Soft Flooring and Scribing

Sub-floors

However good the floor covering, the finished result will not be perfect unless the sub-floor is prepared properly. Soft-floor furnishings can be laid on timber, concrete, hardboard and chipboard.

Sub-floors should be dry and clean, free from grease, oil, dirt and dust. Sheet flooring should not be laid on a damp sub-floor. Some types of flooring have damp-resistant properties, but if these are used they should only be loose laid.

Flooring wear well and look best if they are stuck to the sub-floor.

On a concrete sub-floor, all holes and cracks should be filled. If the surface is uneven, a layer of self-levelling compound may first be floated across the floor and allowed to dry.

Timber sub-floors make a perfectly satisfactory surface for soft-flooring finishes but they must be firm and level. Wood expands and contracts, with the moisture content in the air, so these floors tend to move slightly.

Hardboard will provide a rigid, smooth floor. When using hardboard, ensure that the wooden sub-floor is as level as possible.

A floor that has been treated with any type of timber preservative should be covered with non-porous foil lining paper before the hardboard is laid.

Any projecting nails should be removed or knocked into the floor. Use serrated nails at 100mm intervals and stagger the joints when fixing hardboard.

Equipment

The equipment needed to lay sheets flooring and tiles is basically the same, varying in one or two items. For laying sheet flooring you need a ruler, a pencil, a block of wood about 150mm long, for scribing, a handyman’s knife, a lino-cutting tool or scissors. A roll of self-adhesive tape 50mm wide may be needed.

Tile laying requires marking and cutting equipment, plus a piece of chalk, a length of string, an adhesive spreader and the adhesive.

Sheet flooring

Some time before laying sheet flooring, it is a good idea to bring the material into a warm room. This helps to make it more pliable and easier to handle.

Scribing

It is usually necessary to scribe sheeting to fit closely to walls or skirtings, since these are often not true. Lay the first strip of flooring along the longest wall edge in the room; allow an overlap of 50mm at each end. With a pencil, draw a line on the skirting board and flooring 300mm from the end wall.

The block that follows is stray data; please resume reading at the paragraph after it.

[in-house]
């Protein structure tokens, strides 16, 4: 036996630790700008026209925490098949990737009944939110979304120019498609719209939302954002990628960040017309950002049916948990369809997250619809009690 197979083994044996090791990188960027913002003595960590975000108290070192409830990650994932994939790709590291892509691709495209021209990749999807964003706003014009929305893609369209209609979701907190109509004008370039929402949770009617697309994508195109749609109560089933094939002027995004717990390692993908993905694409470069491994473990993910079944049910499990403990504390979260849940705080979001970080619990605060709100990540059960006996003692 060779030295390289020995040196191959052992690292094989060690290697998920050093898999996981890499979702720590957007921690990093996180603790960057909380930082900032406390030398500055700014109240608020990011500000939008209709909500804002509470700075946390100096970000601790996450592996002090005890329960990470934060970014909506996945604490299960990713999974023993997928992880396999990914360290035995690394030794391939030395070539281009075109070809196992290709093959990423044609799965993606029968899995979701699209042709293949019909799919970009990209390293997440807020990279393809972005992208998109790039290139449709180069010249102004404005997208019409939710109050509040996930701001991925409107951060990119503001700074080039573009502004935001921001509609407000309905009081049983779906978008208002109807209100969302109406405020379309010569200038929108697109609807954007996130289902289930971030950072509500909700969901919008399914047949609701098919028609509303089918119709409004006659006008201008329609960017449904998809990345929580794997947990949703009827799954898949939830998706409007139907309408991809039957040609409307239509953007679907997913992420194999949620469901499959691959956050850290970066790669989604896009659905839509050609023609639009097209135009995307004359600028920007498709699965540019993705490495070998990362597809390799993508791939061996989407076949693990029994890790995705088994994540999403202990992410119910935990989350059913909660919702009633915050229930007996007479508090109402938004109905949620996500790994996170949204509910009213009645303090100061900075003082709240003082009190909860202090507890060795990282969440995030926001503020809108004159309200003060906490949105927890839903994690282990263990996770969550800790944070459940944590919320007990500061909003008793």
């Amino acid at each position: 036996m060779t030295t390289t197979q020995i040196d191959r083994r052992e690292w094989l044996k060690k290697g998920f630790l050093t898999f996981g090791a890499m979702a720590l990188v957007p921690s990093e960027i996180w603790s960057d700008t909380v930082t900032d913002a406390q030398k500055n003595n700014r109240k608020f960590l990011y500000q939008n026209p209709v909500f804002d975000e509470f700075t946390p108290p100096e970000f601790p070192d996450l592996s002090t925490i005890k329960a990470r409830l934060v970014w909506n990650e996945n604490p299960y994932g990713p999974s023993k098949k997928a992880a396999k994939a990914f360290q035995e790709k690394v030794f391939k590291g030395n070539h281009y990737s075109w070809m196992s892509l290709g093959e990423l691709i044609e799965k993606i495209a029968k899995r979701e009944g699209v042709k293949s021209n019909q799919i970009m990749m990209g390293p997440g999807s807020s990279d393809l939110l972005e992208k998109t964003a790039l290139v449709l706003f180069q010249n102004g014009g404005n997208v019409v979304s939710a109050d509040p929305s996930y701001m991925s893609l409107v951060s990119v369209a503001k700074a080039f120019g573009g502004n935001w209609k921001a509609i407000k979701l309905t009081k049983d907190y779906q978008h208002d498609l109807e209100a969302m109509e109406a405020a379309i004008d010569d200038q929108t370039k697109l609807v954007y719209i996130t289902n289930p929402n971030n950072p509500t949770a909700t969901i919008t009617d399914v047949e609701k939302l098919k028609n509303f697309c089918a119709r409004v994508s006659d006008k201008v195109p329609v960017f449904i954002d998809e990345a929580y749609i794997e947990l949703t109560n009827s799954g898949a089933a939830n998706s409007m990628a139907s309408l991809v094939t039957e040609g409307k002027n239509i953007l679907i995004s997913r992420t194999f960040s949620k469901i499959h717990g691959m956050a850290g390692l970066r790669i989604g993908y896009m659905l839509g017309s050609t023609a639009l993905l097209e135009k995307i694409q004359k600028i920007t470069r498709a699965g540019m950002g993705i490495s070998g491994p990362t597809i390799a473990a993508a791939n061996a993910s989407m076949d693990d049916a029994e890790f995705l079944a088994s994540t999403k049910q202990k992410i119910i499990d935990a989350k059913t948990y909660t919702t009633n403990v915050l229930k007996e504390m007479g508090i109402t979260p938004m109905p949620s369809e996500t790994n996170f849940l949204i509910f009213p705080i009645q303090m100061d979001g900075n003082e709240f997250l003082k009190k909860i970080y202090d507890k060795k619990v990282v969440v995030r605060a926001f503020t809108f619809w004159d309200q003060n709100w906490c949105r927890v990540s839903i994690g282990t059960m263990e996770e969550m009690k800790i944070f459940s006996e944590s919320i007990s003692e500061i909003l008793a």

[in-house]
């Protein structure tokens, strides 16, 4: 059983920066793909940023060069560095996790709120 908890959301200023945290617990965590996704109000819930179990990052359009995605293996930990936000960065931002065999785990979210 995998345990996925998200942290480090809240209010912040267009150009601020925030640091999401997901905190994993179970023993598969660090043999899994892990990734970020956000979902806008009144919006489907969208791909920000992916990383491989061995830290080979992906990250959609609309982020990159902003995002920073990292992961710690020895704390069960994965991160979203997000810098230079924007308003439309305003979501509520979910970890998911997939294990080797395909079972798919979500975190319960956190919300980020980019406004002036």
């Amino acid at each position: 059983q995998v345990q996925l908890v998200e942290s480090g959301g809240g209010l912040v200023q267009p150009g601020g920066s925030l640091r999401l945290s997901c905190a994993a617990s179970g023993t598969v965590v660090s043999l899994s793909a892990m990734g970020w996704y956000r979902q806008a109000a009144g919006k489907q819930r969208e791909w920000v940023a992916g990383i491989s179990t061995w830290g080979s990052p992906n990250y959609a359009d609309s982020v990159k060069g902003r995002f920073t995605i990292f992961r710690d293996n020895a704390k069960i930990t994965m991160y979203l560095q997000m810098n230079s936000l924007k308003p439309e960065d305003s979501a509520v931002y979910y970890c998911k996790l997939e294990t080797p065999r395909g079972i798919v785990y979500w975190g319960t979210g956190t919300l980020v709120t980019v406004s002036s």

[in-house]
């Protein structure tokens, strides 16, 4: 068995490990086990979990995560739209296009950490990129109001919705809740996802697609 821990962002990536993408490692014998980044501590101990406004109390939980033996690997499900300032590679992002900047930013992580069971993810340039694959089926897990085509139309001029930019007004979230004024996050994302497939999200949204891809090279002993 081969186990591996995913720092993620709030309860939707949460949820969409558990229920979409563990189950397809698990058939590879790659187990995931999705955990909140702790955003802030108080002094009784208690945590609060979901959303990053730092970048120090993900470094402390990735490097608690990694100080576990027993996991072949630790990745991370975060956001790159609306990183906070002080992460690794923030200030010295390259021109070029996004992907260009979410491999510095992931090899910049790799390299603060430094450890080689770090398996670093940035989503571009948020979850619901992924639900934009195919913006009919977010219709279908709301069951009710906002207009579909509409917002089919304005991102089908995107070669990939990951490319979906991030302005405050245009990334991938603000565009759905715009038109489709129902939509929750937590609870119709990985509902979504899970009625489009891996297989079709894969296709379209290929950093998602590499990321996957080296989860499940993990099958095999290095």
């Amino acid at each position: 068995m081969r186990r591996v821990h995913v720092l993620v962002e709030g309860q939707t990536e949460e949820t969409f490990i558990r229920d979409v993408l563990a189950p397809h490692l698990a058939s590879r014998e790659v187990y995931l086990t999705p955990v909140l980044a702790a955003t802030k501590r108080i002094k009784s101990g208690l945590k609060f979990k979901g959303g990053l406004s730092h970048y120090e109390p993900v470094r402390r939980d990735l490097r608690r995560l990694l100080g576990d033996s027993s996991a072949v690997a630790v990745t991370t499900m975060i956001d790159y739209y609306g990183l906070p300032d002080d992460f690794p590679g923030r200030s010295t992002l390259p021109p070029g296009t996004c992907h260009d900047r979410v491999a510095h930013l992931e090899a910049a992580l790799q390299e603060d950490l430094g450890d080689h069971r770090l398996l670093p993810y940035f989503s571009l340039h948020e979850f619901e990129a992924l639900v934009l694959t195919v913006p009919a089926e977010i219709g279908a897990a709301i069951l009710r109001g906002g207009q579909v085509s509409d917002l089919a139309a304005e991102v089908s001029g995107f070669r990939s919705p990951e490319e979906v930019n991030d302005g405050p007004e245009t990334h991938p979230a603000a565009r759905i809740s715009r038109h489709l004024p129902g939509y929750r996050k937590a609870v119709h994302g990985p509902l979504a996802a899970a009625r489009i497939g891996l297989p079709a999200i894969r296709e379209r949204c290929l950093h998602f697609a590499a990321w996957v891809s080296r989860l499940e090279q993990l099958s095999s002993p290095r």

Pull the flooring back slowly until the distance between the mark on the skirting and that on the floor is 150mm long, the length of the block of wood.

Leave the flooring in that position, and, using the block of wood, run one end of it along the wall and mark, on the flooring, the line it takes.

Cut along this line with the handyman’s knife. This removes the overlap at the end wall and the flooring can be pushed back into the corner. The two pencil marks will line up again to provide a perfect fit.

When vinyl or linoleum is laid in doorways, it should be trimmed so that it reaches exactly half way under the door when shut, so that any join is not visible from either side.

Do not attempt to lay flooring widths of different sizes together. In some of the cheaper vinyls the pattern is not designed to match edge to edge. When loose laying these, allow an overlap of 13mm on the seam and 25mm on all outside edges. Leave the overlap for about two days to settle before cutting in exactly to fit the walls.

If laying a product that has an edge-matched pattern, stick the joins down firmly with a 75mm band of adhesive or on to self-adhesive tape. Do not stick down the outer edges of the flooring.

Patterned flooring looks better if the pattern matches, both across the width and along the length of the room. Lay the first strip along the length of the wall. Place the second length beside it, so that the pattern matches, allowing a small overlap on the end walls.

Mark a pencil line 300mm from the wall across both pieces of flooring. Pull back the second sheet of flooring from the wall until the two pencil marks are the length of the block of wood, 150mm, apart. Use the block of wood held against the end wall skirting to scribe a line on to the flooring. Cut along this line and slide the material up to the wall. This will ensure that the patterns match.

Fitting at the final wall is done by overlapping the last sheet a convenient number or ‘repeats’ and trimming off, on the wall side, the distance of the overlap.

To fit the flooring round awkward shapes, use a proprietary former or a template made of stiff paper or card. Cut out to fit, roughly, round the shape. Take a ruler and position it against the object to be fitted around. On the template draw a line round a ruler’s width away from the projection-that is on the outside of the ruler.

Lift the template from the floor and lay it on top of the flooring material. With the ruler, draw another corresponding outline on the flooring, a ruler’s width inside the outline drawn on the template. Cut the flooring along this line and fit the flooring into position round the object.

Self-adhesive tape, 50mm wide, can be used to stick down seams if the floor is loose laid. Joins tend to curl up and can be dangerous and unhygienic. Stick the tape halfway under one side of the join; line up the other seam, checking first any matching pattern. Position it over the other half of the tape, then lower it and press down firmly along the join.

10. November 2011 by admin
Categories: Handyman Tips | Tags: , , , , , , , , , | Comments Off on Soft Flooring and Scribing

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